Abu Dhabi // The GCC has announced the formation of a new agency aimed at increasing economic cooperation within the six-nation bloc, as Gulf countries face a common challenge of low oil prices and shrinking budgets.
The Economic and Development Affairs Authority “will boost coherence, integration and coordination between member states in all economic and development sectors”, the Gulf Cooperation Council said in a statement released shortly after a summit in Jeddah on Tuesday.
Among other things, the authority “will look into matters such as completing the customs union and the common market of the GCC states”, said Saudi foreign minister Adel Al Jubeir.
The body “can solve these issues urgently and effectively”, he added.
Sheikh Mohammed bin Rashid, Vice President of the UAE and ruler of Dubai, headed the UAE delegation to the 16th Consultative Meeting of GCC leaders, which also included Foreign Minister Sheikh Abdullah bin Zayed.
The bloc has long maintained that economic integration is a priority, but political disagreements and sovereignty concerns have undermined these efforts.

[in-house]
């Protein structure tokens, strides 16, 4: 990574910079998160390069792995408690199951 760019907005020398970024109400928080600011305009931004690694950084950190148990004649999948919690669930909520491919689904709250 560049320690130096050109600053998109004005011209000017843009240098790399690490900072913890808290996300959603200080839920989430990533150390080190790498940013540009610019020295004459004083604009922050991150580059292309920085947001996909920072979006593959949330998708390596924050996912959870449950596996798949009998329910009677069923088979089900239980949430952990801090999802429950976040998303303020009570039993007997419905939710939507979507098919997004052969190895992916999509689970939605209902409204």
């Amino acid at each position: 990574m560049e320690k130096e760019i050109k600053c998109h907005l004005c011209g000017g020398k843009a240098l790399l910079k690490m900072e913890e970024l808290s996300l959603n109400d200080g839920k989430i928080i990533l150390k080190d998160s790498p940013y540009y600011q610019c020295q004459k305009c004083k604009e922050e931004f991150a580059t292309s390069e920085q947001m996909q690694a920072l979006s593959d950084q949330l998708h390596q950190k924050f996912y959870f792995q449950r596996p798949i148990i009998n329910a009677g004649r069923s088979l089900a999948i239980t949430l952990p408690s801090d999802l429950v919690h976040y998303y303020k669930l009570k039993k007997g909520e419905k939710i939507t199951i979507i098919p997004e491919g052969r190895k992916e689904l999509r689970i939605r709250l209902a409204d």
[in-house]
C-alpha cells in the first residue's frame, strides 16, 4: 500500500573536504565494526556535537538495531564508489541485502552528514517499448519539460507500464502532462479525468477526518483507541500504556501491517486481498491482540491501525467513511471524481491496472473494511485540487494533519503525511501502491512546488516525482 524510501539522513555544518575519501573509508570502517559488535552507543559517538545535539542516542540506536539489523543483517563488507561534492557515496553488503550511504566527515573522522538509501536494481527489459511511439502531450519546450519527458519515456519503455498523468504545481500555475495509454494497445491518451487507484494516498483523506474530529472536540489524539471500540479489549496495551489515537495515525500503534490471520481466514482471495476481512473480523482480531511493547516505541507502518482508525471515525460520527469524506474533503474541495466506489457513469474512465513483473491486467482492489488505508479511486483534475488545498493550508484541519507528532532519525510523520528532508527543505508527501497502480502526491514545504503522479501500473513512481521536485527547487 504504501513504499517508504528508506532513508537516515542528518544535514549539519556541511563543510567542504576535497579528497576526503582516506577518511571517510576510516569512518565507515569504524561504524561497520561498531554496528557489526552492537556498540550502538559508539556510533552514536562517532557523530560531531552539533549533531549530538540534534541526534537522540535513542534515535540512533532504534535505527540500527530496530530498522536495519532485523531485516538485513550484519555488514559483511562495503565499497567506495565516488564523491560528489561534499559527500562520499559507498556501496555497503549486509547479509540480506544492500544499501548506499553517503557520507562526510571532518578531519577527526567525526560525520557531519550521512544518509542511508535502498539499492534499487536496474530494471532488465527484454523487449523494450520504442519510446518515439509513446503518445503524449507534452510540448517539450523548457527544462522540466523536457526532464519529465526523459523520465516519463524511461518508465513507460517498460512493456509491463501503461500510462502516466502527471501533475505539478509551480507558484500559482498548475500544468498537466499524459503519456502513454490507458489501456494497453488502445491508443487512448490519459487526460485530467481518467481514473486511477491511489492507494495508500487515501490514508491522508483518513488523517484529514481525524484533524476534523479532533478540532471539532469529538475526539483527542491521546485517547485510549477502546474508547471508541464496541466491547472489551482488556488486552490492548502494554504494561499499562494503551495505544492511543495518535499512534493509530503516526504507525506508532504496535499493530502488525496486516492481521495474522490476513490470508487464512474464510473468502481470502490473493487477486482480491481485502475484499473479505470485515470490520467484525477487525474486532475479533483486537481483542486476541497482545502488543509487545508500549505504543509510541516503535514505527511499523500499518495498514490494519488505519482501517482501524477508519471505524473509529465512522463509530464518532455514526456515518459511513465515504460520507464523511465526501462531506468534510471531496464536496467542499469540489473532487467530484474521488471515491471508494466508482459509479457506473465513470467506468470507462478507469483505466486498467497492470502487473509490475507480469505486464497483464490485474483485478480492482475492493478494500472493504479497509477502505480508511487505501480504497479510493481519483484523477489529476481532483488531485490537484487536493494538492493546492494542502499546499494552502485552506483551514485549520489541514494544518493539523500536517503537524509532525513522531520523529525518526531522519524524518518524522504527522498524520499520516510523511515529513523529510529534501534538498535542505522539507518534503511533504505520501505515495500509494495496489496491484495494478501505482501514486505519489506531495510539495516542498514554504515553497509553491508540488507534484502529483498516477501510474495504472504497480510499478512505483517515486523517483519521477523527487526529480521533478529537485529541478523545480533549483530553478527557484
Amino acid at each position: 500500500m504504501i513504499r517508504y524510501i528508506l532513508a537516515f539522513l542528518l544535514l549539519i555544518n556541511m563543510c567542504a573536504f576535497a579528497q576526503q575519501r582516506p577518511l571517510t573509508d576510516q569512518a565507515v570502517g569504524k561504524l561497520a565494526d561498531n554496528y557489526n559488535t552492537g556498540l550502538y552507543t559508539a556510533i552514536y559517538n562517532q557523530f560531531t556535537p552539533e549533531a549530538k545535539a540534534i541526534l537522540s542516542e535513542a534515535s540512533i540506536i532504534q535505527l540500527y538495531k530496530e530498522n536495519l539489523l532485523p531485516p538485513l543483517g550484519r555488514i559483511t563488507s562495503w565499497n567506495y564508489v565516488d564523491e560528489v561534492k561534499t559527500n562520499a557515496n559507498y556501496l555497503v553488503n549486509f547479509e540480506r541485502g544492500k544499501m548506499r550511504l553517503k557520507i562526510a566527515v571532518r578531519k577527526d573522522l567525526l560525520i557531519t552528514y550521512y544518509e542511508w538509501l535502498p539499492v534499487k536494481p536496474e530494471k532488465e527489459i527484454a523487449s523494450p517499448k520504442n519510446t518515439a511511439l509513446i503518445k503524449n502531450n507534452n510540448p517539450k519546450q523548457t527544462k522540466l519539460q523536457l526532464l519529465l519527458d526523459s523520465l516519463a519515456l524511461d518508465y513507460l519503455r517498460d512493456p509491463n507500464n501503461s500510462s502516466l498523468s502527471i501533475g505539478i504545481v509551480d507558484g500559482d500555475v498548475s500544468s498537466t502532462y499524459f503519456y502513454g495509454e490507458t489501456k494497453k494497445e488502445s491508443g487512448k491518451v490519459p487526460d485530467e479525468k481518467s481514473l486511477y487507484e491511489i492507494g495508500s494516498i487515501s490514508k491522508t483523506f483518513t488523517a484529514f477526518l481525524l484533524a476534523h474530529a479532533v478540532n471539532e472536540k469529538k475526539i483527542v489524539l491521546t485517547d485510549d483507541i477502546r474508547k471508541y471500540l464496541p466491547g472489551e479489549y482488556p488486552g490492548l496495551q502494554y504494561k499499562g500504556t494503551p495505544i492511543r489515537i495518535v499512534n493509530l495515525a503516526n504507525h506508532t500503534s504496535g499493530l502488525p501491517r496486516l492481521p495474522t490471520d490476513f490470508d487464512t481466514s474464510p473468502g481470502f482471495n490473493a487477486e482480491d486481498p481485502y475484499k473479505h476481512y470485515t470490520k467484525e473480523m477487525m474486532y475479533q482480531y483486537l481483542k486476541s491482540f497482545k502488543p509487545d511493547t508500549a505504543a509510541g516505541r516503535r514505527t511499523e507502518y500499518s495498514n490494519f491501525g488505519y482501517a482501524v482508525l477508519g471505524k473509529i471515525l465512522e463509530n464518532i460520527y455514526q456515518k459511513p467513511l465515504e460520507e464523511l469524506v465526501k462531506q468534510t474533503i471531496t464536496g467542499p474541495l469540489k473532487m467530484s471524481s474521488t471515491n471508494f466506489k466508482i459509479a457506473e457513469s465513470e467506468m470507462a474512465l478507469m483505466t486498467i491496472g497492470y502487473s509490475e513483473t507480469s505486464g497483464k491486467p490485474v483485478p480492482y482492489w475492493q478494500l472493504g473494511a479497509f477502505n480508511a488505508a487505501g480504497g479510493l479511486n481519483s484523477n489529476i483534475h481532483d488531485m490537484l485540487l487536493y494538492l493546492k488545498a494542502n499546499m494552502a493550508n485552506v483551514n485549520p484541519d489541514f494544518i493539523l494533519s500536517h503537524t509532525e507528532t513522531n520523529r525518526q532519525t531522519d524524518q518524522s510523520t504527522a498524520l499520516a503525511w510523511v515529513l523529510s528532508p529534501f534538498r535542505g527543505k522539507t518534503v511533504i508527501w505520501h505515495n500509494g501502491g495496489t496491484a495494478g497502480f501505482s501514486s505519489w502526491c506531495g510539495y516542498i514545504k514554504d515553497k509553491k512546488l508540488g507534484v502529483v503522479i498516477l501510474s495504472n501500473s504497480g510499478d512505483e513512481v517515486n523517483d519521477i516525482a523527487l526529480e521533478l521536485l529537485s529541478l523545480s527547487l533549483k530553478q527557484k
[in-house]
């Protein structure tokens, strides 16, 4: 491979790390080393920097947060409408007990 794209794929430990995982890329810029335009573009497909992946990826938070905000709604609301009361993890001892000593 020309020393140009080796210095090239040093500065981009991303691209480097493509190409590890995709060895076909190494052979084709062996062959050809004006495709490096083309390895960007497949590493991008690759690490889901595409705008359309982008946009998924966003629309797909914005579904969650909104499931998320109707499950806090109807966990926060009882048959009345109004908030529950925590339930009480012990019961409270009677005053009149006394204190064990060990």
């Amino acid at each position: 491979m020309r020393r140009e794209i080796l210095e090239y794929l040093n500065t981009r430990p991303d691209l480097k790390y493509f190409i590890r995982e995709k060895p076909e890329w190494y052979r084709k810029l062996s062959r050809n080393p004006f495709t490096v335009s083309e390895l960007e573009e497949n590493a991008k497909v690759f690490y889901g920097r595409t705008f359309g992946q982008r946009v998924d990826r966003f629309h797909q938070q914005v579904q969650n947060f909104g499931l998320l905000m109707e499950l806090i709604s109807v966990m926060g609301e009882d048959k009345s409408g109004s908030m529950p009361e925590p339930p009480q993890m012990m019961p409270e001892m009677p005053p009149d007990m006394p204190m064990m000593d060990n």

Tuesday’s announcement of a new economic coordination body may indicate, however, that members are willing to show compromise on these issues in the current context of shared challenges. The steep fall in oil prices over the past two years has put serious pressure on budgets across the Arabian Gulf and forced unprecedented economic changes including cuts to subsidies, the restructuring of state energy and financial institutions and taxation.
The UAE announced in February that it would introduce value added tax by the end of 2018 at a rate of 5 per cent.
Saudi Arabia, meanwhile, has announced the most ambitious plans for reforming its oil-dependent economy. These include the establishment of the world's largest sovereign wealth fund, which Riyadh says will eventually control more than US$2 trillion (Dh7.35 trillion) and help wean the country off oil.
Further economic coordination and cooperation may help the GCC states to confront the economic challenges facing them. They will also seek greater cooperation from western partners. In April, US president Barack Obama announced the creation of a “high-level economic dialogue” between the United States and GCC to address the fallout – and opportunities – of lower oil prices.
This dialogue would “focus on adjusting to lower oil prices, increasing our economic ties and supporting GCC reforms as they work to provide jobs and opportunities to their young people and all of their citizens”, he said at the time.
Tuesday’s summit was held two days after GCC meetings with UK foreign minister Philip Hammond and the EU high representative for foreign affairs, Federica Mogherini. Those meetings also focused on economic cooperation, as well as regional conflicts, particularly Yemen.